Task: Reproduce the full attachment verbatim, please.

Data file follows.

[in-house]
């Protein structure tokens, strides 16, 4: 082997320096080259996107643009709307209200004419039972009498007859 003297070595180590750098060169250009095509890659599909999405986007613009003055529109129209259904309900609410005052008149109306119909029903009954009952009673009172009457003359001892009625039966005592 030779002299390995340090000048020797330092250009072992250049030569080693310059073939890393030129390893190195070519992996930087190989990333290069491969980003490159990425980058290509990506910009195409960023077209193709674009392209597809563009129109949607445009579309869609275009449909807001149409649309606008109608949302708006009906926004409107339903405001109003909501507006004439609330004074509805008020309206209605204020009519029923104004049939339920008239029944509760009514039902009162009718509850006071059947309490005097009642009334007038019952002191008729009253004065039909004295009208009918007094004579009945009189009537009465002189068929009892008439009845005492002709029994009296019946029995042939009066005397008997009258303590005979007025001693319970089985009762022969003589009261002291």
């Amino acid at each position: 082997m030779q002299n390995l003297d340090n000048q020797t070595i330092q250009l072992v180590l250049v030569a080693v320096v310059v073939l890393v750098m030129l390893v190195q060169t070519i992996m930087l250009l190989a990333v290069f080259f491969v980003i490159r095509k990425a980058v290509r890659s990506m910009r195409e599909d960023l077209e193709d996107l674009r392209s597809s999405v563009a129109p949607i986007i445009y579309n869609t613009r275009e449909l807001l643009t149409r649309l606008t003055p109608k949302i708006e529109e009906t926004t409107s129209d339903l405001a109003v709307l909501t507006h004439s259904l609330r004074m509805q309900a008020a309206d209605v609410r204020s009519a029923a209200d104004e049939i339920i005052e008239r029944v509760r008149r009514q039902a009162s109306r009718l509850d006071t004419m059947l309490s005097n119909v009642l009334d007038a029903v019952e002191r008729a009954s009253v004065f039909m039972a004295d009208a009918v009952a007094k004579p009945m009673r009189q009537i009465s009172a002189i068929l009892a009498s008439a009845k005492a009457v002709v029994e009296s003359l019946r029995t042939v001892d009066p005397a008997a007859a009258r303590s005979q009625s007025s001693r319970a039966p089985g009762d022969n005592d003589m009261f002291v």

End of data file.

[in-house]
């Protein structure tokens, strides 16, 4: 082997320096080259996107643009709307209200004419039972009498007859 003297070595180590750098060169250009095509890659599909999405986007613009003055529109129209259904309900609410005052008149109306119909029903009954009952009673009172009457003359001892009625039966005592 030779002299390995340090000048020797330092250009072992250049030569080693310059073939890393030129390893190195070519992996930087190989990333290069491969980003490159990425980058290509990506910009195409960023077209193709674009392209597809563009129109949607445009579309869609275009449909807001149409649309606008109608949302708006009906926004409107339903405001109003909501507006004439609330004074509805008020309206209605204020009519029923104004049939339920008239029944509760009514039902009162009718509850006071059947309490005097009642009334007038019952002191008729009253004065039909004295009208009918007094004579009945009189009537009465002189068929009892008439009845005492002709029994009296019946029995042939009066005397008997009258303590005979007025001693319970089985009762022969003589009261002291």
């Amino acid at each position: 082997m030779q002299n390995l003297d340090n000048q020797t070595i330092q250009l072992v180590l250049v030569a080693v320096v310059v073939l890393v750098m030129l390893v190195q060169t070519i992996m930087l250009l190989a990333v290069f080259f491969v980003i490159r095509k990425a980058v290509r890659s990506m910009r195409e599909d960023l077209e193709d996107l674009r392209s597809s999405v563009a129109p949607i986007i445009y579309n869609t613009r275009e449909l807001l643009t149409r649309l606008t003055p109608k949302i708006e529109e009906t926004t409107s129209d339903l405001a109003v709307l909501t507006h004439s259904l609330r004074m509805q309900a008020a309206d209605v609410r204020s009519a029923a209200d104004e049939i339920i005052e008239r029944v509760r008149r009514q039902a009162s109306r009718l509850d006071t004419m059947l309490s005097n119909v009642l009334d007038a029903v019952e002191r008729a009954s009253v004065f039909m039972a004295d009208a009918v009952a007094k004579p009945m009673r009189q009537i009465s009172a002189i068929l009892a009498s008439a009845k005492a009457v002709v029994e009296s003359l019946r029995t042939v001892d009066p005397a008997a007859a009258r303590s005979q009625s007025s001693r319970a039966p089985g009762d022969n005592d003589m009261f002291v």